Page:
Georgetown continued support for its undocumented students this week by urging Congress to pass permanent protections to relieve university communities experiencing “high anxiety and uncertainty” across the country.
In spring 2018, DCode GU hosted students from Washington Jesuit Academy and HD Woodson High School on campus for a day of coding, games, and fun in the Maker Hub on the first floor of Lauinger Library. Students learned how to apply their coding knowledge to make motors move, program LED lights, develop a program in Minecraft, and many other fun projects.
This summer, the Center for Social Justice Research, Teaching and Service (CSJ) awarded the junior government major its annual David F. Andretta Summer Research Fellowship, which he is using to conduct a qualitative research project on the role of play in childhood education. He is conducting this research while teaching preschool-age children at the JumpStart program in the Columbia Heights neighborhood of Washington, D.C.
WAMU Arts and Culture Reporter Mikaela Lefrak sat in on Professor Ben Harbert’s “Music in U.S. Prisons” Community-Based Learning course this past spring, and reports, “When half of your classmates are inmates, you go to them. On a bright, hot Friday morning toward the end of the spring semester, about a dozen sleepy Georgetown University students loaded themselves into a white 16-passenger van for their weekly drive across town to the D.C. Jail…”
This past May Campus Ministry and the Center for Social Justice launched the first Magis: India trip. Here, Emily Jonsson, COL’ 20, reflects on her experience:
"Those that know me well, or those that have ever encountered any piece of writing containing a fraction of my heart, know that I perpetually struggle with capturing the transcendent essence of what makes a moment, a moment. Such a struggle is remarkably comparable to the one I face now when posed with the question, 'How was India?'
It was – indescribable. Challenging, beautiful, colorful, lively, thought-provoking, and compelling in all the best ways..."
The Alternative Breaks Program (ABP) provides students with the opportunity to practice service and reflection on weekend and week-long immersion trips, both domestically and abroad. Since its beginnings, ABP has expanded to its present-day total of 23 trips offered to students during breaks in the academic year, each with eight to 10 participants. ABP encourages participants to think about ways to continue the conversations sparked on their trips and to keep engaging with the issues that arose.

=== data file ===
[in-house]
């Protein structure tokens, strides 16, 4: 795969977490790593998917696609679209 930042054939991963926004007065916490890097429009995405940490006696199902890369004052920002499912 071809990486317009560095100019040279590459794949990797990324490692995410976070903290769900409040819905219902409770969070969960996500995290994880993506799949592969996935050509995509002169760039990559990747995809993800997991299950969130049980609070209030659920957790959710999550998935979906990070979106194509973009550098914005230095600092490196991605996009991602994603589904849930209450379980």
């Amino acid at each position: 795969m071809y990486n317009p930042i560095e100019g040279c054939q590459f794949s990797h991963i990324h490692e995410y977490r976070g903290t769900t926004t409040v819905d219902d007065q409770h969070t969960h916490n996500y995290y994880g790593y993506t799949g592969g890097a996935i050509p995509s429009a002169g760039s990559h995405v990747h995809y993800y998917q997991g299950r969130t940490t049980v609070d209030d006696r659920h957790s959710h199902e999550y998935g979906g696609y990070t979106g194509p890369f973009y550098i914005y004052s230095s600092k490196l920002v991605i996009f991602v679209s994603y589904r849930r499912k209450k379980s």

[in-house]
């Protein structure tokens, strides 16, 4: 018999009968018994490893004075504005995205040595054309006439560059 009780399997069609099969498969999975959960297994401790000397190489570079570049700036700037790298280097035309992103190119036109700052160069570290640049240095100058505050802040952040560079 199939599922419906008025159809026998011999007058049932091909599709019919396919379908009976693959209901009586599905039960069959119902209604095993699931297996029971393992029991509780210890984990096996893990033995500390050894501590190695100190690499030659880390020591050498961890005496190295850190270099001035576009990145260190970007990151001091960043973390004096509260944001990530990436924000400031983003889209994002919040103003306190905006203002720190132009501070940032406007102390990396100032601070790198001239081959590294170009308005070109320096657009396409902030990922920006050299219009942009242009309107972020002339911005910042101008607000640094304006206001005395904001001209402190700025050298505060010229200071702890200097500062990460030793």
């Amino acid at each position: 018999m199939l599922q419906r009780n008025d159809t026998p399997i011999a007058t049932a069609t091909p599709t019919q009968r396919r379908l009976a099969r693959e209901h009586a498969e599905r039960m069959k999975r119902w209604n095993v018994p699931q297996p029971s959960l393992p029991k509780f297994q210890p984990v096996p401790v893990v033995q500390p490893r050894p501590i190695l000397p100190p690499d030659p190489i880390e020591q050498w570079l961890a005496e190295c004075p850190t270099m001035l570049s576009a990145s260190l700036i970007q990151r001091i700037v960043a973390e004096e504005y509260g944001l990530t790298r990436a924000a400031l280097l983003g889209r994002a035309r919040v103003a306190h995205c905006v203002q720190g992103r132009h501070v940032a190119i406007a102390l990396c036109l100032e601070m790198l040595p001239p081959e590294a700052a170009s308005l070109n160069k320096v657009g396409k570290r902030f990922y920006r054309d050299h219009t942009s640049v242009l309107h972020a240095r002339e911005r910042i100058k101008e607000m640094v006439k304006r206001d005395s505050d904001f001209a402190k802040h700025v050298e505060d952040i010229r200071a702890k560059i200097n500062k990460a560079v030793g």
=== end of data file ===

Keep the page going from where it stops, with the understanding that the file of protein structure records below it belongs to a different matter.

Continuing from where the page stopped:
While Georgetown students were on spring break, about 150 high school students and teachers from 26 local schools came to campus March 8 and 9 for the Junior Science and Humanities Symposium for the greater Washington metropolitan area. The symposium was coordinated by Andria Wisler, PhD, executive director of the Center for Social Justice Research, Teaching and Service and associate teaching professor in the program on justice and peace, and G. William Rebeck, PhD, professor of neuroscience.
On February 23, 2018, the Center for Social Justice hosted Jad Melki, Associate Professor of Journalism and Media Studies at the Lebanese American University, who spoke to Georgetown students and faculty about how ISIS crafted their communication strategy to advance their cause. Jad Melki is an award-winning journalist, who has worked with both U.S. and Arab media for over 15 years. During the talk, he shared his first-hand experiences and analysis of ISIS’s propaganda campaign and its effects.
A world free from sexual assault and harassment begins with conversations in middle school and high school, human rights activist Marissa Alexander proposed during her keynote address at the “Are You Ready” program. Hosted by Health Education Services, the Women’s Center and the Center for Social Justice as a part of Social Justice Week, the annual event was designed to address interpersonal violence through a social justice lens, according to the event’s invitation.
The university’s Center for Social Justice launched the program in 1997 in response to Congress’s passing of the America Reads Challenge Act, a law intended to improve literacy in elementary schools across the country and engage college students in volunteer and federal work-study programs, that same year. Local chapters on college campuses formed in response.